A linguistic analysis of emotional tone involves identifying all the words that express sentiment, both positive and negative – such as “happy” or “bad”.
In two particularly emotional sentences from his speech, Sunak said:
I will give you my everything, my heart my soul, to ensure that each and every one of you here this evening will always feel enormously proud.
The bonds of family are far greater than anything any government could ever hope to replicate.
By contrast Truss displayed a lower and below average level of emotional tone in her speech.
There is a wealth of evidence suggesting that emotions play an integral part in election campaigning, something Truss may need to reflect upon if she wins the leadership contest.
Truss was more analytical
When it came to analytical thinking, the tables were turned. Truss’s language displayed more analytical thinking than Sunak’s, even though he is the one with the reputation for being a technocrat.
Analytical thinking can be detected when people use words that suggest formality, logic, hierarchical relationships and quantities. For example, Truss used more quantifiers than Sunak. Examples included: “first of all”, “extend to more countries”, “fulfil all of our promises”, “deliver more deals”, “investing more in” and especially “we need”, as in “we need more of that sense of pride”.
Worryingly though, both candidates were below the average for analytical thinking. This might indicate that they haven’t really thought through their ideas, are avoiding being too specific or even flip-flopping in response to each other’s claims and counter-claims in frantic efforts to win votes.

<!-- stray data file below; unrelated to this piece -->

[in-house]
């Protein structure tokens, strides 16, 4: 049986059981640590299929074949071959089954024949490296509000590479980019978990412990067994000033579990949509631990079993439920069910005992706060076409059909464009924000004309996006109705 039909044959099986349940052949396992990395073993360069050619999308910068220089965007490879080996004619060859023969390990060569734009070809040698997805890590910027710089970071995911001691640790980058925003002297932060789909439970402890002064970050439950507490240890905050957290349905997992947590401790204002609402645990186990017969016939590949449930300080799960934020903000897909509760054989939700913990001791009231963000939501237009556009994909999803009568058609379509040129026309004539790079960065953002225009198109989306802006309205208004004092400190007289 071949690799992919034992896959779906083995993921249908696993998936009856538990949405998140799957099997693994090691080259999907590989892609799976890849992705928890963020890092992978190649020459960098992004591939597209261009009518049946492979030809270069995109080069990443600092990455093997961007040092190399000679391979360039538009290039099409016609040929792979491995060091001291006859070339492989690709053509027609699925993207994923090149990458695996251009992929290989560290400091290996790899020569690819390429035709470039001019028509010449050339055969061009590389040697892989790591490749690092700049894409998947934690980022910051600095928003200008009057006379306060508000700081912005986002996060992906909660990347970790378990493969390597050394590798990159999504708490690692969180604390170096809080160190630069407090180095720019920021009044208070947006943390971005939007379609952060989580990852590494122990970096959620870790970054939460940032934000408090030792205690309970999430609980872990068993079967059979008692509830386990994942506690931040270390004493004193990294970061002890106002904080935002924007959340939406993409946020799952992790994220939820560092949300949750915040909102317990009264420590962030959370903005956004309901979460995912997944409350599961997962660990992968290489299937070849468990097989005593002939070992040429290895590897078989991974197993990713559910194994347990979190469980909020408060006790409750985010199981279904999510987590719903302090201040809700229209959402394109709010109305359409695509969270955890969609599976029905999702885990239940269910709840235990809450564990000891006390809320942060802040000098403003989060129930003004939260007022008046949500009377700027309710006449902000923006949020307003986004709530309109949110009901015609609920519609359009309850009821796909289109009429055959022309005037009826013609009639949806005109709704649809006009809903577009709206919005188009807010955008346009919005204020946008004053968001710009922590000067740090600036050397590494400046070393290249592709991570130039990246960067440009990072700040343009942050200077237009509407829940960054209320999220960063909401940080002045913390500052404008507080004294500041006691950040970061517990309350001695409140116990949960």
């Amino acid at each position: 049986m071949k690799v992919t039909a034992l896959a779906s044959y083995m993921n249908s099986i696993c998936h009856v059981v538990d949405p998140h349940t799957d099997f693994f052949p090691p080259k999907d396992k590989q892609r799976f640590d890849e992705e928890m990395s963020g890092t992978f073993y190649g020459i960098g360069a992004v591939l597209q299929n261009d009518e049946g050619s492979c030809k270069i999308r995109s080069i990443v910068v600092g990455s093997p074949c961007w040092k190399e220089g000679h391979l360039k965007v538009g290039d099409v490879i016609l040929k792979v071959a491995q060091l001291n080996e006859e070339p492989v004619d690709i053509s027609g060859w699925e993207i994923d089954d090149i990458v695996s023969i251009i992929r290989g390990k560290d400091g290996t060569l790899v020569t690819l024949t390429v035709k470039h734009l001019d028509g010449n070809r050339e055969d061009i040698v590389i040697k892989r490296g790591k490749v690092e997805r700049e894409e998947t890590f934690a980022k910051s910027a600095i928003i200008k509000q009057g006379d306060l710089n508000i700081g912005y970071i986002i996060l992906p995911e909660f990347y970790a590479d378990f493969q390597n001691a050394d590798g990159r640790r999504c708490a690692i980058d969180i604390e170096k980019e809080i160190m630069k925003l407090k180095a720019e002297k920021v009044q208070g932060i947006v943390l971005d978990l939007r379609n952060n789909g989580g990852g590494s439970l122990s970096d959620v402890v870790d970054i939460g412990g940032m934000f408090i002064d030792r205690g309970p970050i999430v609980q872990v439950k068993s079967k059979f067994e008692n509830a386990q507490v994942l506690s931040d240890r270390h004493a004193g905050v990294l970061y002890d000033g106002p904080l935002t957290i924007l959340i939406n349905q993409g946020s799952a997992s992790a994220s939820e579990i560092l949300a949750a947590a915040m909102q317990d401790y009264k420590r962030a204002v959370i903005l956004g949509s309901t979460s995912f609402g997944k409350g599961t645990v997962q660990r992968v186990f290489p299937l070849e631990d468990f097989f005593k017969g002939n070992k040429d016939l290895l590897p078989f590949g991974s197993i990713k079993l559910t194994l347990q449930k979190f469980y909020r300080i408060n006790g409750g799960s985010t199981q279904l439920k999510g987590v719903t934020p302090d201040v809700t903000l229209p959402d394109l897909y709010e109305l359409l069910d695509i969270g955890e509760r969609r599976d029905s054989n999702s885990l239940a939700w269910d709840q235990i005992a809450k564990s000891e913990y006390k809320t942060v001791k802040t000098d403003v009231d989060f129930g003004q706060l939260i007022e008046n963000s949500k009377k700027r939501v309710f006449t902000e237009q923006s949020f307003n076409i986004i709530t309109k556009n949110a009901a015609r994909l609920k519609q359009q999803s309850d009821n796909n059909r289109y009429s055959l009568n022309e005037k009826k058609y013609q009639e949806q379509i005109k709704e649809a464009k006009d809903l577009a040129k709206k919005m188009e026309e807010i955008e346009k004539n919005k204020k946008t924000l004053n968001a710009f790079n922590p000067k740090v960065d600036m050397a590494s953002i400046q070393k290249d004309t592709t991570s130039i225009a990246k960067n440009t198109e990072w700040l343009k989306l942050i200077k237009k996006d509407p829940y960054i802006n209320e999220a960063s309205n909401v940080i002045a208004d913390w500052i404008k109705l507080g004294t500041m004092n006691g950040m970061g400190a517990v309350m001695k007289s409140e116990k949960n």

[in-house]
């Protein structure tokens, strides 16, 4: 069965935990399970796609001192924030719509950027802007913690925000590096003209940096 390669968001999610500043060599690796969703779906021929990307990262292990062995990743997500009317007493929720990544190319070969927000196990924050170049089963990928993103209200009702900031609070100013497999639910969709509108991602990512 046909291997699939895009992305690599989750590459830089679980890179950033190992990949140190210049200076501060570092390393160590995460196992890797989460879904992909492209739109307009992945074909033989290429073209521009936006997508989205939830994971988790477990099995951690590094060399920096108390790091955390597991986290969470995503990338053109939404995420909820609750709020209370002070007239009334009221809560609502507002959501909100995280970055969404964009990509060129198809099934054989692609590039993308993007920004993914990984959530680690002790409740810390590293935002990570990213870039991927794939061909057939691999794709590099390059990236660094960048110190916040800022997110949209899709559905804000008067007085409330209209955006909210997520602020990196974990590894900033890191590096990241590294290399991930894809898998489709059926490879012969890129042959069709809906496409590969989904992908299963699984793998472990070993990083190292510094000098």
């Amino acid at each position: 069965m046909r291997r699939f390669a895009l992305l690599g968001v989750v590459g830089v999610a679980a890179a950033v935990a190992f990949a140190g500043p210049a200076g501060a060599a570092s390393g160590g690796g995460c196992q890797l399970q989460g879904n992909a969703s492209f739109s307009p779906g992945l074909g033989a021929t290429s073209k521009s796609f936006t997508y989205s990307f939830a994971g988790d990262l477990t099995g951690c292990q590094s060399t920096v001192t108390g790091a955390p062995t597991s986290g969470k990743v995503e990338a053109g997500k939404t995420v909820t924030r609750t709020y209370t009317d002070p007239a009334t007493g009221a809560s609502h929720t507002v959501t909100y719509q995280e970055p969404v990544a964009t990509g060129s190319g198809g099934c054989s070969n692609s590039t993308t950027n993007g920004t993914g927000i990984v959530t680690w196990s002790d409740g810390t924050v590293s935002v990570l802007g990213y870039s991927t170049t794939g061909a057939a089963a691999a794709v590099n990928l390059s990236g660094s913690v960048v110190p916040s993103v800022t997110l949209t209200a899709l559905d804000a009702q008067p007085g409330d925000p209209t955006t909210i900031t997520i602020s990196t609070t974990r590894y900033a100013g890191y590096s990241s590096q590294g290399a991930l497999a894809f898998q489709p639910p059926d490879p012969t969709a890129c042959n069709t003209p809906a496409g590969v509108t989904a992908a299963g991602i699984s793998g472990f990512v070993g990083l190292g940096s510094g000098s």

But certainly a head of government must possess analytical thinking skills of the highest order. As we are only too well aware, a dearth of analytical thinking bedevilled their predecessor, Boris Johnson.
What do people want in a leader?
Being the leader of a political party, government and country requires exceptional qualities. Amongst these are logical and analytical thinking, integrity and authenticity, and the ability to connect emotionally with citizens. There are notable differences between Sunak’s and Truss’s language in terms of analytical thinking, authenticity and emotional tone.
It’s regrettable that neither of the candidates checks all the boxes by being emotionally aware, analytic and authentic.
For the time being, the Conservative Party members are the ones who get to decide which of these qualities are the most important in a leader. But it won’t be long before the victor has to face the wider country.
Voters outside the Party membership may have different ideas about which combination of these qualities they feel are needed by the next prime minister and a misjudgement now could cost the Conservatives dear at the next general election.
Eugene Sadler-Smith does not work for, consult, own shares in or receive funding from any company or organization that would benefit from this article, and has disclosed no relevant affiliations beyond their academic appointment.